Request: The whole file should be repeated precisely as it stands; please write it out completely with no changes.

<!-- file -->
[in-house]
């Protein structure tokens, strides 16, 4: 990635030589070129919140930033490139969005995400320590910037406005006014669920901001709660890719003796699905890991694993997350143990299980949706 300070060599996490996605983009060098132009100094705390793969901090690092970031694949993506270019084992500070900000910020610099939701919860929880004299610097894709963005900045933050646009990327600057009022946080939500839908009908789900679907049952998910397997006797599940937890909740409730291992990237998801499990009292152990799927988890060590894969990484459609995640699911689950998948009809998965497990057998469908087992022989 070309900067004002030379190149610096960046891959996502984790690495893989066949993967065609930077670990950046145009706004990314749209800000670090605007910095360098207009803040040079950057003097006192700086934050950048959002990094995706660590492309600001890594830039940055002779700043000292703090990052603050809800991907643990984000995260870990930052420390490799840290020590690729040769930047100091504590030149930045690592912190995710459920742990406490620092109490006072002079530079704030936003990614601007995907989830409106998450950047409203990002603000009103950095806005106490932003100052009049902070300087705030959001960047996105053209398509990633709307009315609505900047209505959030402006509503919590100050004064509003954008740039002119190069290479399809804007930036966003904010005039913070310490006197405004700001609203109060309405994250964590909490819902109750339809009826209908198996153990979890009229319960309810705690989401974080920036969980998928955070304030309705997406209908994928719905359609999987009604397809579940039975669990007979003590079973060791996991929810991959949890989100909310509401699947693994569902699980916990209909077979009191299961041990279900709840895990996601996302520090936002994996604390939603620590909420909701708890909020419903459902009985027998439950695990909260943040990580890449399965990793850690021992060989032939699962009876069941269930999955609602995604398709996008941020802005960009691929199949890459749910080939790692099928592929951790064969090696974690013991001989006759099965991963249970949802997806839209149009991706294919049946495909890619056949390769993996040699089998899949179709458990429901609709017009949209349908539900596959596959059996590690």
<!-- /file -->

[in-house]
């Protein structure tokens, strides 16, 4: 990635030589070129919140930033490139969005995400320590910037406005006014669920901001709660890719003796699905890991694993997350143990299980949706 300070060599996490996605983009060098132009100094705390793969901090690092970031694949993506270019084992500070900000910020610099939701919860929880004299610097894709963005900045933050646009990327600057009022946080939500839908009908789900679907049952998910397997006797599940937890909740409730291992990237998801499990009292152990799927988890060590894969990484459609995640699911689950998948009809998965497990057998469908087992022989 070309900067004002030379190149610096960046891959996502984790690495893989066949993967065609930077670990950046145009706004990314749209800000670090605007910095360098207009803040040079950057003097006192700086934050950048959002990094995706660590492309600001890594830039940055002779700043000292703090990052603050809800991907643990984000995260870990930052420390490799840290020590690729040769930047100091504590030149930045690592912190995710459920742990406490620092109490006072002079530079704030936003990614601007995907989830409106998450950047409203990002603000009103950095806005106490932003100052009049902070300087705030959001960047996105053209398509990633709307009315609505900047209505959030402006509503919590100050004064509003954008740039002119190069290479399809804007930036966003904010005039913070310490006197405004700001609203109060309405994250964590909490819902109750339809009826209908198996153990979890009229319960309810705690989401974080920036969980998928955070304030309705997406209908994928719905359609999987009604397809579940039975669990007979003590079973060791996991929810991959949890989100909310509401699947693994569902699980916990209909077979009191299961041990279900709840895990996601996302520090936002994996604390939603620590909420909701708890909020419903459902009985027998439950695990909260943040990580890449399965990793850690021992060989032939699962009876069941269930999955609602995604398709996008941020802005960009691929199949890459749910080939790692099928592929951790064969090696974690013991001989006759099965991963249970949802997806839209149009991706294919049946495909890619056949390769993996040699089998899949179709458990429901609709017009949209349908539900596959596959059996590690």